Markers for heart disease -

Genetic marker for heart disease

You exercise, eat healthy, and take care of yourself. But what if that's not enough to prevent a heart attack?

Megan Johns is one young woman who survived a heart attack – and found the cause to be in her DNA.

Graduation is a memorable time for every college student, but especially so for Megan.

"I had pressure on my chest and it felt like a stack of books was on my chest resting and my left arm was tingling and it felt heavy," she recalls.

The day before her graduation ceremony, 21-year-old Megan had a heart attack.

"I was vegan, so I didn't eat any meat or dairy," she says. "I worked out regularly. School was important to me, so I just stayed healthy and it just didn't make any sense."

Megan's family didn't have any known risk factors for heart disease, so initially doctors said her heart attack was caused by birth control pills. After months of questions, dozens of tests, and few answers, Megan came to Cleveland Clinic, where doctors ordered a unique blood test.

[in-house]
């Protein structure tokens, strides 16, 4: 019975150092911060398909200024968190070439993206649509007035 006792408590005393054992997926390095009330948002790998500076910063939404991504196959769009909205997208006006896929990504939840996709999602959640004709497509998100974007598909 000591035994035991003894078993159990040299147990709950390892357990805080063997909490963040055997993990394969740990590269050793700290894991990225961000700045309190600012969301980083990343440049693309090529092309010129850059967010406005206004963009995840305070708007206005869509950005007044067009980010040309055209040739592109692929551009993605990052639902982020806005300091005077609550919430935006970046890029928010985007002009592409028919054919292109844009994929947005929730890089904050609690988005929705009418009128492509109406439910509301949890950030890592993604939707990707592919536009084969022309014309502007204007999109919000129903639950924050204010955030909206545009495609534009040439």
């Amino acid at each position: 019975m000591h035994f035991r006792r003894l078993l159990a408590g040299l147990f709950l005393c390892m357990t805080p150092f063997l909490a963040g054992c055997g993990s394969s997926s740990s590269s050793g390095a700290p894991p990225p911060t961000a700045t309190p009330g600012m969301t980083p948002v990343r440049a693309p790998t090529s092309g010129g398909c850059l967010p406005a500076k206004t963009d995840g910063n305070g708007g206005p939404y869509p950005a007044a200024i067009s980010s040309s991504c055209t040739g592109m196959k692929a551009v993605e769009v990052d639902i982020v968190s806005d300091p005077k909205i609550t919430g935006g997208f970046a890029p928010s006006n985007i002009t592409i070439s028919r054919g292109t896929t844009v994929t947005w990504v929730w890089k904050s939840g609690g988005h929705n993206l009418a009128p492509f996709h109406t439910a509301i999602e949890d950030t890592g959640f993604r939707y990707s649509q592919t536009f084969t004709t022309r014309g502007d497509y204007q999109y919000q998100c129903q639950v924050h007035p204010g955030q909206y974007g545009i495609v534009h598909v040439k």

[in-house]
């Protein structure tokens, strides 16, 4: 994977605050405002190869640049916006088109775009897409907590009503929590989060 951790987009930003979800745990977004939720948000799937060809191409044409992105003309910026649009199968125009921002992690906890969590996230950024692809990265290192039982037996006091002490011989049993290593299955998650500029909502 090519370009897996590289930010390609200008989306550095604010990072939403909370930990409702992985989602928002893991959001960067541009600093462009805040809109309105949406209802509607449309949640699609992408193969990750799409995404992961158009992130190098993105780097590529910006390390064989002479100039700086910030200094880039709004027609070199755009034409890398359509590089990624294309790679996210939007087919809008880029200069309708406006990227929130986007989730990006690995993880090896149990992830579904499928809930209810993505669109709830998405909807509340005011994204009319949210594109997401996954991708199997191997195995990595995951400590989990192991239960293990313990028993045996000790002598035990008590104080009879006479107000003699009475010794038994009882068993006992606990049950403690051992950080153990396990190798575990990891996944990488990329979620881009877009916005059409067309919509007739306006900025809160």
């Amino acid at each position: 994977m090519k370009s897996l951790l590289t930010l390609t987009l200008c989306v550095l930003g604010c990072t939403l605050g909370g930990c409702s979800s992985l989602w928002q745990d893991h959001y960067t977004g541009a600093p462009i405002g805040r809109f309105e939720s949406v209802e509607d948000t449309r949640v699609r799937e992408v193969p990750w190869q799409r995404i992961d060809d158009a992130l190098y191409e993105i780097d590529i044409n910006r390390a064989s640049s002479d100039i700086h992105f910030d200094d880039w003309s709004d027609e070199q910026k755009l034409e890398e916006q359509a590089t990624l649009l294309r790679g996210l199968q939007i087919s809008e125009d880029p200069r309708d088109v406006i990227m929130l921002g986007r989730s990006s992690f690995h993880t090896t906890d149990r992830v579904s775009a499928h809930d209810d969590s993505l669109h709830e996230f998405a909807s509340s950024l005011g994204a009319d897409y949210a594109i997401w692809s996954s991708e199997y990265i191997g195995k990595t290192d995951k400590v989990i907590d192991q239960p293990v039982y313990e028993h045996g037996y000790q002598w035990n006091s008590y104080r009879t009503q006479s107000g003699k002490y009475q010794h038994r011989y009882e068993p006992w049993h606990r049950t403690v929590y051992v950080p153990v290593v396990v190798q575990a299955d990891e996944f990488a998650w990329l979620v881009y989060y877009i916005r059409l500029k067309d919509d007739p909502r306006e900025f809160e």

And the result? A genetic link to heart disease called Lipo Protein A.

Cleveland Clinic Cardiologist Dr. Leslie Cho says, "It is a special type of cholesterol that actually increases the tendency to have heart attack and stroke by making the cholesterol sort of thick and more clot-forming."

"I was relieved to find out something to just be able to know and feel confident that I know what's wrong and I can now take care of myself," says Megan.

The entire Johns family was tested for Lipo Protein A and sure enough, Megan's mom carries the same bio marker.

It's something they never knew they carried but can now control.

"I have a predisposition to high cholesterol and even though I eat healthy, it always will be elevated unless I take medication to do something about it," says Kim Johns, Megan's mother.

Add Megan, "Know what your risk is and when something happens, listen to your body and know what it's telling you."

Copyright 2012 America Now. All rights reserved.

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